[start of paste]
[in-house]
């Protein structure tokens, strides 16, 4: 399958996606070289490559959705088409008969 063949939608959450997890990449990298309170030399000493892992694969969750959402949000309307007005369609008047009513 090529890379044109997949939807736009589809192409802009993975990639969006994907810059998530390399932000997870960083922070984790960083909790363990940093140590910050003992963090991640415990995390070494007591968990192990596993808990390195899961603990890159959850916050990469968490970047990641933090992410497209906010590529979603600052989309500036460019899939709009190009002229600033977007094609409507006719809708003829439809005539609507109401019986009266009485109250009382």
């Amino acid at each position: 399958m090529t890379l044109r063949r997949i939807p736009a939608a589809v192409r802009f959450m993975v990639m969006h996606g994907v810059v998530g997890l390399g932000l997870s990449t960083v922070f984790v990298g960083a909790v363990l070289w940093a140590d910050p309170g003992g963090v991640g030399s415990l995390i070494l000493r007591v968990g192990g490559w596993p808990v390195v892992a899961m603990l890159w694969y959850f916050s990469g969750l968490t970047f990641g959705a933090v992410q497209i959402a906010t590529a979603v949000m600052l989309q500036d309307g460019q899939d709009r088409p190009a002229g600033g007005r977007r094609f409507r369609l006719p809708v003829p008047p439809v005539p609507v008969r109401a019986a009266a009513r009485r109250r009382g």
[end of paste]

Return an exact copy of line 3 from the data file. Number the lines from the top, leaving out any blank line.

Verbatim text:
């Amino acid at each position: 399958m090529t890379l044109r063949r997949i939807p736009a939608a589809v192409r802009f959450m993975v990639m969006h996606g994907v810059v998530g997890l390399g932000l997870s990449t960083v922070f984790v990298g960083a909790v363990l070289w940093a140590d910050p309170g003992g963090v991640g030399s415990l995390i070494l000493r007591v968990g192990g490559w596993p808990v390195v892992a899961m603990l890159w694969y959850f916050s990469g969750l968490t970047f990641g959705a933090v992410q497209i959402a906010t590529a979603v949000m600052l989309q500036d309307g460019q899939d709009r088409p190009a002229g600033g007005r977007r094609f409507r369609l006719p809708v003829p008047p439809v005539p609507v008969r109401a019986a009266a009513r009485r109250r009382g």